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The story of Lavinia Fisher has become somewhat of an urban legend, shrouded in rumour and superstition. A lot of historians will tell you she and her husband John were an early version of the very infamous Bonnie & Clyde, and were both executed for one count of highway robbery. However, it is widely believed among the folk of Charleston that she is America’s first female serial killer- and a gruesome one at that.

Reportedly, she would seduce lone travellers into her inn known as the Six Mile Wayfarer House. She would cook them a large meal and give them plenty of wine, all while asking them questions about their careers, trying to figure out if they owned enough money to rob. As night fell, Lavinia would show them to their rooms and leave them with a hot cup of tea, with a little extra ingredient; A strong sedative that would render them unconscious. Once the men drank their tea and went to bed, her husband John Fisher, would rob them in their sleep and slaughter them with a dagger.

At the time, Lavinia was considered to be truly evil and was hanged at the Old Charleston Jail in 1820. As if she wasn’t creepy enough, her last words were: “If any of you have a message for the devil, tell me now- for I will be seeing him in a moment.”

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Mermaid Street - Rye by Bob Radlinski
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The Battery Carriage House Inn is located in Charleston, South Carolina. This beautiful hotel is known for being one of the most haunted hotels in the United States. Guests and employees alike have claimed to witness very paranormal activity inside the house. One of the ghosts is said to be of a young “gentleman” who had committed suicide for unknown reasons by jumping off the roof of the house many years ago. Another is said to be a headless torso of a man from the Civil War era - the house was once an active artillery installation during the siege of Charleston.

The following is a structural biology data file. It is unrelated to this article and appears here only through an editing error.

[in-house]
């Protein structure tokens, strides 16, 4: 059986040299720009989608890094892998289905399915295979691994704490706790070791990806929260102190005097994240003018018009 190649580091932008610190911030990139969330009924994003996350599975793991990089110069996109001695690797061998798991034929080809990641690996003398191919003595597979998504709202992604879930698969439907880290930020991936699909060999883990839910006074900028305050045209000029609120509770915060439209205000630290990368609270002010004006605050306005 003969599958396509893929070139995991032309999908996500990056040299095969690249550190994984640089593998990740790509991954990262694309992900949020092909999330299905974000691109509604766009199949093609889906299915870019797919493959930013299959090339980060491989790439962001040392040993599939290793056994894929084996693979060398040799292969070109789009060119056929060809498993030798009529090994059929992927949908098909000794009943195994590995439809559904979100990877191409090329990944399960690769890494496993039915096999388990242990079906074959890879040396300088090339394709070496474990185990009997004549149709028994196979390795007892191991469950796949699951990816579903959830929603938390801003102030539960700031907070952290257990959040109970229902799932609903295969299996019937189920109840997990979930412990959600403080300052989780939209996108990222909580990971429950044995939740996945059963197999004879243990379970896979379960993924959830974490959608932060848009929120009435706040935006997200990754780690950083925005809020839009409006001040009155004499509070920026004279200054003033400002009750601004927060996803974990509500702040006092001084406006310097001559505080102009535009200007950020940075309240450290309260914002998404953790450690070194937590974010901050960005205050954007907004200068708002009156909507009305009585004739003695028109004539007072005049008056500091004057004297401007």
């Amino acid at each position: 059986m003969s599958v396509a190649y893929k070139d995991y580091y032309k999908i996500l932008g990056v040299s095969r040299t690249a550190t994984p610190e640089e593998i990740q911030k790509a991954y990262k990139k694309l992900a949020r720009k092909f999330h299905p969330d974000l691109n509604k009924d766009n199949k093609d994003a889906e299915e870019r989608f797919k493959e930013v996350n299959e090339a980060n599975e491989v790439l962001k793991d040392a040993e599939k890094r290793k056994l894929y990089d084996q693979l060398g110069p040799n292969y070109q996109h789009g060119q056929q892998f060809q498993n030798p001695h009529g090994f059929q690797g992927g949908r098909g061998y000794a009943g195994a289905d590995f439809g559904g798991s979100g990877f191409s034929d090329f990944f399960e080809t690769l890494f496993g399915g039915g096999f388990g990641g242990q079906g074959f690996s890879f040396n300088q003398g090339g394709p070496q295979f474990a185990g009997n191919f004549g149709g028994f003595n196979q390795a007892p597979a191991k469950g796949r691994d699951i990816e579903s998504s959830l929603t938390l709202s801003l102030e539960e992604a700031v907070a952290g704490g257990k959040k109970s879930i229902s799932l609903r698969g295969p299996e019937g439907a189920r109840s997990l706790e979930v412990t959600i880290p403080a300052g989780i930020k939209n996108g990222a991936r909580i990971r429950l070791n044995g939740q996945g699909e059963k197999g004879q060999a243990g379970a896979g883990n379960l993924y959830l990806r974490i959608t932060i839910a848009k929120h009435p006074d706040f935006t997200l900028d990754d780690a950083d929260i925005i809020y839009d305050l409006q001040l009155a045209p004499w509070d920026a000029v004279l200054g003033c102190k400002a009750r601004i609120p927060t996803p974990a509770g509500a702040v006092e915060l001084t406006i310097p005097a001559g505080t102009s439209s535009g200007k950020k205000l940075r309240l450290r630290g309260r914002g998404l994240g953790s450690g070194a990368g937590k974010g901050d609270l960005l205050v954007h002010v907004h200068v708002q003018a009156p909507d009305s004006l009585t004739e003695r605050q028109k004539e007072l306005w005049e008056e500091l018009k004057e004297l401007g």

On Innkeepers

The way we talk about the inkeepers in the Christmas story has always rubbed me wrong. Often we use language that makes them seem callous and unsympathetic to Mary and Joseph’s plight. Even the final innkeeper in the story gets this treatment before being depicted as having a change of heart.

This month, however, I was blessed with the opportunity to attend a local event that recreated the Nativity in the form of a tour. As our group left the Wise Men and approached the inn, we were greeted by a young women’s sextet humming Christmas hymns and a couple generously inviting us into the room, apologizing for the limited space. They assured us that though they’d had many travelers come to their inn that night, they’d do their best to find some room for us. They proceeded to tell their perspective of the events from that Christmas night; the innkeeper man explained how when he saw the pregnant Mary, he knew they had no room for her, but couldn’t abide the thought of sending her away. His wife reassured him that what he’d done sufficient, but he said that if he’d known that the baby would be the Savior of the world, he would have offered Mary his own room.

I feel strongly in my soul that this is a perspective we don’t acknowledge often enough. There is certainly a lesson to be had in not rejecting the Savior when He comes to each of our doors, and that’s well and good. But it’s equally, if not more important for us to acknowledge that sometimes the best we may have to offer the Savior is a humble manger, and that’s okay.

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